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About depression, suicide and other niceties

The Indian Prime Minister spoke recently about a problem (apparently independent of the lack of toilets and corruption) completely taboo and not really funny: depression.

Apparently the WHO published a report on depression in Southeast Asia in 2015 (source), then India (the National Institute of Mental Health and Neuro Science) conducted a study published in 2016 (source).

If there was in the world in 2015 more than 300 million people suffering from depression (4.6% of the population*), 56 million lived in India (4.5% of the Indian population, right in the overall average!). To that we need to add all the other mental illnesses, which brings to 15 the percentage of adults who actually need help.

But the thing is that in India, mental conditions are hyper stigmatized**. You don't go to a shrink (that's for crazy people (maybe that’s why there are only 2 psychiatrists per million inhabitants which means there are less than 3 000 in total!)) (source)), you hide it, you ignore it. It doesn’t really help to get better.

In the same vein, there are a lot of suicides in India. On average 134 419 a year between 2010 and 2014, or 10.6 per 100,000 people (source). I won’t give a ranking of countries, it varies too much from one source of information to another, but this rate is also aligned with the global statistics of 10.7 per 100,000 people in 2015 (source). “Each year, almost 800,000 people die by committing suicide. Suicide is the second leading cause of mortality in the 15-29 age group.” (source)

After talking a lot about the suicides of farmers, there is now a rising consciousness about the youth (with a suicide rate among the highest in the world according to the Lancet 2012), with nearly 9,000 students who killed themselves in 2015. The reasons stated are the pressure for academic and professional success, fear of failing and to be not good enough, as well as the difficulties to communicate with parents (source). In a society that is changing so fast, parents who sweat blood to work themselves out of poverty and expect the same of their children, joint families where communication on sensitive issues can be often silenced, a generational gap becoming abysmal between parents and children, and the social stigma, it's not easy for a lot of young people out here!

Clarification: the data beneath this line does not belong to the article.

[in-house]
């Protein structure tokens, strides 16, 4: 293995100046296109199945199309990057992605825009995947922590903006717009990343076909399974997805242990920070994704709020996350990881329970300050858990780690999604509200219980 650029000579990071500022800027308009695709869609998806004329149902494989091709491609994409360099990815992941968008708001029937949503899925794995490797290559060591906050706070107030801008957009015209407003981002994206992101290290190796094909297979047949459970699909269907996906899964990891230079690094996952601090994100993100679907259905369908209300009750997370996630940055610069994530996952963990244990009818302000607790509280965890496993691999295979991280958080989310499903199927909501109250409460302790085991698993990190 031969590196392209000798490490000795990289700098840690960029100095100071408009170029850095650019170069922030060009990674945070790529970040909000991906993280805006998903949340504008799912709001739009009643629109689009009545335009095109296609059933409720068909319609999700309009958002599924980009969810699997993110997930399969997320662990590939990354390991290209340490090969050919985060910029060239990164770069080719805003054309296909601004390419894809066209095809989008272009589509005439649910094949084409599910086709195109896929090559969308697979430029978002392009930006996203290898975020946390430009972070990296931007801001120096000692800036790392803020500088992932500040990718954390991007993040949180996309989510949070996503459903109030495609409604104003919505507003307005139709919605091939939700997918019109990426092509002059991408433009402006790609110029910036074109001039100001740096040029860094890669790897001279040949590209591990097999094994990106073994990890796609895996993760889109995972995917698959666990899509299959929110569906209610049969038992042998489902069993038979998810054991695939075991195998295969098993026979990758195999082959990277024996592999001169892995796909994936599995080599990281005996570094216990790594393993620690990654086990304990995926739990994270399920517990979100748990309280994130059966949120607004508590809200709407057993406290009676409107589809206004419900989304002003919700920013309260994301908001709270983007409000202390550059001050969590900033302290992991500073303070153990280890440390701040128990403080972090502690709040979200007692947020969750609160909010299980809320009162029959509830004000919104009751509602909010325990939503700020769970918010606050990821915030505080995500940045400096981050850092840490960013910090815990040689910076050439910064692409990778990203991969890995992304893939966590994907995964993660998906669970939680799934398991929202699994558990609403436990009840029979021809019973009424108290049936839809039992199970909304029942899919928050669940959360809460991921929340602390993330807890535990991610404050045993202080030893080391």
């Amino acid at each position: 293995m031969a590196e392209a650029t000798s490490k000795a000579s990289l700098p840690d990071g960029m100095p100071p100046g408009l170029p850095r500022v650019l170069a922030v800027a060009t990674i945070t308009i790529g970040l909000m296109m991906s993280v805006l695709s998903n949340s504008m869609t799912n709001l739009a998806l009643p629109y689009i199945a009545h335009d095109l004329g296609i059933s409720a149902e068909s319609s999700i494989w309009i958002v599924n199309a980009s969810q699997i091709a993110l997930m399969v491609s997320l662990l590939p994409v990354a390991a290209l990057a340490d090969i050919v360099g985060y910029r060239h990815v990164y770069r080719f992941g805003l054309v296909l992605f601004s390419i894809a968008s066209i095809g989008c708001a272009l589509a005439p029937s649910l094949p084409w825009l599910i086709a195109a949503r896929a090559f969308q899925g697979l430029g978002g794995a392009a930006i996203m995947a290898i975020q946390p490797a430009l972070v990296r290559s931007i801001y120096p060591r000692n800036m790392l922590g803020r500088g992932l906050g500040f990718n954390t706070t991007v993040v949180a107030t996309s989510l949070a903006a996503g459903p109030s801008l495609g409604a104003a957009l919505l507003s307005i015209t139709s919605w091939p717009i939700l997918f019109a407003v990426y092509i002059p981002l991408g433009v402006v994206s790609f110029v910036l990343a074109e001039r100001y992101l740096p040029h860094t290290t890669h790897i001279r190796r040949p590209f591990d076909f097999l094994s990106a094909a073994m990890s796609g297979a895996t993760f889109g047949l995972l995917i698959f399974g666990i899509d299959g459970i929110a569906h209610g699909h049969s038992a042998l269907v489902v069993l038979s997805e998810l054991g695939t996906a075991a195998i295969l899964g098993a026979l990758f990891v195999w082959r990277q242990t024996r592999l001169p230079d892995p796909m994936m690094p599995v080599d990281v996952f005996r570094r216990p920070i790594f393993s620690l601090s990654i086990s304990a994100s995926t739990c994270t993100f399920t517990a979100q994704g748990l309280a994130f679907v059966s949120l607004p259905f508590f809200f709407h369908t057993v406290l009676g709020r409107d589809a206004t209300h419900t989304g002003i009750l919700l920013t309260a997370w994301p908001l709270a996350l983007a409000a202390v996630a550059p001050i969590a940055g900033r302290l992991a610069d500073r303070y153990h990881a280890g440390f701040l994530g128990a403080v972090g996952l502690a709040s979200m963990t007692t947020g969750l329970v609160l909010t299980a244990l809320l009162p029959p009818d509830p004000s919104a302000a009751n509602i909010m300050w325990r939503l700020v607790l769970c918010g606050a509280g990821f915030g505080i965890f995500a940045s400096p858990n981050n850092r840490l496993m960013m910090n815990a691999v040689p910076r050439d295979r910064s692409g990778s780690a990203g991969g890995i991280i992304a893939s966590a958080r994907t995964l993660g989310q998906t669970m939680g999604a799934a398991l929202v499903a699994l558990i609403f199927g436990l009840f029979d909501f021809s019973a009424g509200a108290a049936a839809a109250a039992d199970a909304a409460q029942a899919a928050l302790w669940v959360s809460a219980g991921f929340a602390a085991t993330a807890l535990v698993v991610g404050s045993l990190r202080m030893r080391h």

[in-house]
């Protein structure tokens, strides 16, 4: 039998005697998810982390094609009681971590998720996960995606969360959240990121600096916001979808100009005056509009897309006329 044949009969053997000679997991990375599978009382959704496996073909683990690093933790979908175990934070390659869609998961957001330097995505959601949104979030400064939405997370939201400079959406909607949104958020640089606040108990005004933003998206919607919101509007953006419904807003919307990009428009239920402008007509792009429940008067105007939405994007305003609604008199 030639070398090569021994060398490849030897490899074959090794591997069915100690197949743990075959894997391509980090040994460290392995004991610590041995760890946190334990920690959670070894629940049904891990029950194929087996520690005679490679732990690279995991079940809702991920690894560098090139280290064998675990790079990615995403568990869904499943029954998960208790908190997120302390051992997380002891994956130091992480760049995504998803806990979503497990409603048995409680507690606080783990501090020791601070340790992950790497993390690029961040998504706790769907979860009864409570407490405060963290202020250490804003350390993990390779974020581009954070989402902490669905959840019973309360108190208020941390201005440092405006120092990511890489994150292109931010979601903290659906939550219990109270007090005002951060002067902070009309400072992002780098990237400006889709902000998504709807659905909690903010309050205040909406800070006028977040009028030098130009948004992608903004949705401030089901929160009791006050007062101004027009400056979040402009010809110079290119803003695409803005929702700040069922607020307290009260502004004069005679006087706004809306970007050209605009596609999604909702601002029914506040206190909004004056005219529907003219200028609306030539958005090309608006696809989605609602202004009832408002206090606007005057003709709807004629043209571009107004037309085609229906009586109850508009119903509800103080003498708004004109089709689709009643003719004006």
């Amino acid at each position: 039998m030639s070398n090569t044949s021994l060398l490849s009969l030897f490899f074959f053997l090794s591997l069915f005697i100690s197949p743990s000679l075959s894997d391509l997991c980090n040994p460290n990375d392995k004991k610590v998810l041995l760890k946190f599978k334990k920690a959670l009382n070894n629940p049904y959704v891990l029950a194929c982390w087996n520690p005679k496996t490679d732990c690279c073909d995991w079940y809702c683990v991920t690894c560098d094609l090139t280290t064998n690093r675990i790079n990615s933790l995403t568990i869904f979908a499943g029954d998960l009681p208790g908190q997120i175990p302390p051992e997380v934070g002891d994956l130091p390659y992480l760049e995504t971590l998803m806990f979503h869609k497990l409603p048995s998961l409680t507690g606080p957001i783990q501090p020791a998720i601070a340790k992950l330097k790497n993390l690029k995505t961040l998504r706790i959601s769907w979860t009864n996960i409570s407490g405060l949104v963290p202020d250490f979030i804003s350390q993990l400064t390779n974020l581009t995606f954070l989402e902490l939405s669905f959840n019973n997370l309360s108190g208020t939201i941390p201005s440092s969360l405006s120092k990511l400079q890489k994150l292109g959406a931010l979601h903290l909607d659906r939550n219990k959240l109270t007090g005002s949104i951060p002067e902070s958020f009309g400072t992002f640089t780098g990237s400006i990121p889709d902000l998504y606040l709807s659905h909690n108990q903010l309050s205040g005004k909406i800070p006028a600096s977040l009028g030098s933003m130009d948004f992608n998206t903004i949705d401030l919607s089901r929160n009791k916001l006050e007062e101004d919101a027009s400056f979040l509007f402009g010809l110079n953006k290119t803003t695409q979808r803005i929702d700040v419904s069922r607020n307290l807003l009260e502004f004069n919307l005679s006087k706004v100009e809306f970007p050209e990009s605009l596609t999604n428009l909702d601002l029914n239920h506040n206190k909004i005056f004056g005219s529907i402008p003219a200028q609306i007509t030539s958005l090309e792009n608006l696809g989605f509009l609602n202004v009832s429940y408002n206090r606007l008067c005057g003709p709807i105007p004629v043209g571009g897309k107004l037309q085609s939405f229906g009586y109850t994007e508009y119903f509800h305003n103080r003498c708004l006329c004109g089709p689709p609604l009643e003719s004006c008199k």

* In France, 2 to 3 million people suffer from depression, i.e. 5 to 8% (source), which puts us in the global standard with 4.5% of the population.

** “From a cultural perspective, mental disorders are associated with a considerable amount of stigma in Indian society, leading to neglect and marginalisation.Such individuals and their families face numerous challenges in daily life, both for managing the condition as well as for making them productive due to prevailing attitudes, media portrayals, societal discrimination and deprived opportunities.” (source)

India,suicide,depression,mental diseases,mental illnesses

India,suicide,depression,mental diseases,mental illnesses

India,suicide,depression,mental diseases,mental illnesses

India,suicide,depression,mental diseases,mental illnesses



Head in the stars (or not)

To make my favorite Indian dream a bit, I decided to surprise him and celebrate his birthday under a starry sky – it has kind of become his thing, stars, since we watched Cosmos on Netflix!

To begin with the beginning, I googled “best places to watch stars in India” and fell upon this:


Super excited (especially since this place was somehow accessible), I searched how to visit this thing at night. But they don’t do night visits anymore, only in daytime. It did seem kind of weird to watch stars in broad day light but in India everything was possible (and why else would they have daytime visit?), so my brain didn’t dwell too long on this issue. All the more because my colleague confirmed it was a great place and you could see the stars there!

I had to fill a form online, and be aware, you must do so at least 30 days in advance. Exactly one month before the D day, between two market visits, I managed to do it and good for me because the website stopped operating for the next two weeks! (I visited it regularly to see if my request had been accepted.) 

The next step was to book a room not too far from Nainital. Especially not in Nainital, a small crowded bustling town that is not really charming for my taste. Fortunately there are a lot of ‘boutique hotels’ in the area. Soulitude knew how to seduce me, by its name, by its website mentioning ‘star gazing’ as an activity and by its room which had glass ceilings to see the stars. And there was only one room left when I booked three weeks in advance, I saw this as a sign!